Earlier, we rounded up some of the latest words about the death of singer Michael Jackson. And NPR.org has substantial coverage of that story here,
As for this morning's other top stories, they include:
— The New York Times — Iranian Authorities Hail "Healthiest" Election: "As Iran's leaders push back threats to their authority after the disputed presidential election, crushing street protests and pressing challengers to withdraw or to limit their objections, the country's main electoral oversight group ruled Friday that the ballot had been the 'healthiest' since the Islamic revolution in 1979. The statement by the 12-member Guardian Council, which is charged with overseeing and vetting elections, fell short of formal certification of the ballot. But it offered further evidence that, despite mass demonstrations and violent confrontation with those who call the election a fraud, the authorities are intent on enforcing their writ and denying their adversaries a voice
— Reuters — Hardline Cleric Says Protesters Should Be Executed: "A hardline Iranian cleric on Friday called for the execution of 'rioters' in the latest sign of the authorities' determination to stamp out opposition to the June 12 presidential election. ... 'I want the judiciary to ... punish leading rioters firmly and without showing any mercy to teach everyone a lesson,' Ahmad Khatami told worshippers at Tehran University."
— All Things Considered — "For U.S. Intelligence, Few Clues To Iran Turmoil": "Recent years have seen the advent of Facebook, Twitter and YouTube, and allowed anyone with an Internet connection to watch the crackdown this week by Iranian security forces against pro-reform demonstrators. But such tools are next to useless for providing insights into the current political crisis. What the CIA would like to know, for example, is more about the power struggle under way among Iran's leading mullahs."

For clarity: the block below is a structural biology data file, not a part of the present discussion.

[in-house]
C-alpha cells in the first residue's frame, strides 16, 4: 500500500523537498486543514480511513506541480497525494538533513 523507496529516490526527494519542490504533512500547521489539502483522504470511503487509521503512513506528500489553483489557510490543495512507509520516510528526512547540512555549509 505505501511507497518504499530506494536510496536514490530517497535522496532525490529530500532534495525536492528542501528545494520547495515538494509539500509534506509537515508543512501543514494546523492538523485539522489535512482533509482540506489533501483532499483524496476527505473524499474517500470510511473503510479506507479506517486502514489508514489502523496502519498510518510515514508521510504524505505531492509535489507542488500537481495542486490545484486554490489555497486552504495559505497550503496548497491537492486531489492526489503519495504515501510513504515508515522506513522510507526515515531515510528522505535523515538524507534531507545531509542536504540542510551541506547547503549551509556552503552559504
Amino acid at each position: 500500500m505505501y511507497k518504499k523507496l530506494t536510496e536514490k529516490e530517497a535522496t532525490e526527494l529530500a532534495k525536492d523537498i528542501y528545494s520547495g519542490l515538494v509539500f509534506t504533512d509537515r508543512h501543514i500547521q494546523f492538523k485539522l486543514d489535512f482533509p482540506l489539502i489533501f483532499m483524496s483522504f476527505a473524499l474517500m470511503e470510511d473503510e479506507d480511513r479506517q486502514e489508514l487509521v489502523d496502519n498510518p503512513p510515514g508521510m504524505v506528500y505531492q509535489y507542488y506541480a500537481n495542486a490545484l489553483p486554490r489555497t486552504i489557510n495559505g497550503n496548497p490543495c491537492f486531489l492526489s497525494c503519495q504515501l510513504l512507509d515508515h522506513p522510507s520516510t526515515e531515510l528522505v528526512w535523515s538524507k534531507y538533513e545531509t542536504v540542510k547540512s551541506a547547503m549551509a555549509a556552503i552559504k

— The Washington Post — "Arab Activists Watch Iran And Wonder": "Across the Arab world, Iran's massive opposition protests have triggered a wave of soul-searching and conflicting emotions. Many question why their own reform movements are unable to rally people to rise up against unpopular authoritarian regimes. In Egypt, the cradle of what was once the Arab world's most ambitious push for democracy, Iran's protests have served as a reminder of how much the notion has unraveled under President Hosni Mubarak, who has ruled the country for 30 years."
— The State (of South Carolina) — Sanford Saw Mistress While On State-Paid Trip: "Gov. Mark Sanford confessed to meeting with his mistress while on a state-paid Commerce Department trip to Buenos Aires, Argentina last year, after Commerce released records of the trip Thursday that put him in the city on official business. The itinerary matched dates mentioned in an e-mail from Sanford to the woman that was sent a week later. Within 20 minutes of the Commerce statement Thursday afternoon, (the Republican governor's) office put out a statement offering to repay the more than $8,000 the state spent for his travel to Brazil and Argentina from June 21-28, 2008."
— Morning Edition — Inflation Ahead? "Some people worry the United States might be heading for inflation soon. The amount of money in an economy is determined by its central bank, which is supposed to be independent of politics. In the current crisis, the Federal Reserve and other central banks around the world have been taking unprecedented, historic steps to make credit available — to basically push money into the economy."
— The Associated Press — G8 Ministers Condemn North Korea's Missile Tests: Foreign ministers from Group of Eight countries meeting in Italy have condemned North Korea's missile tests and called on the country to return to the negotiating table."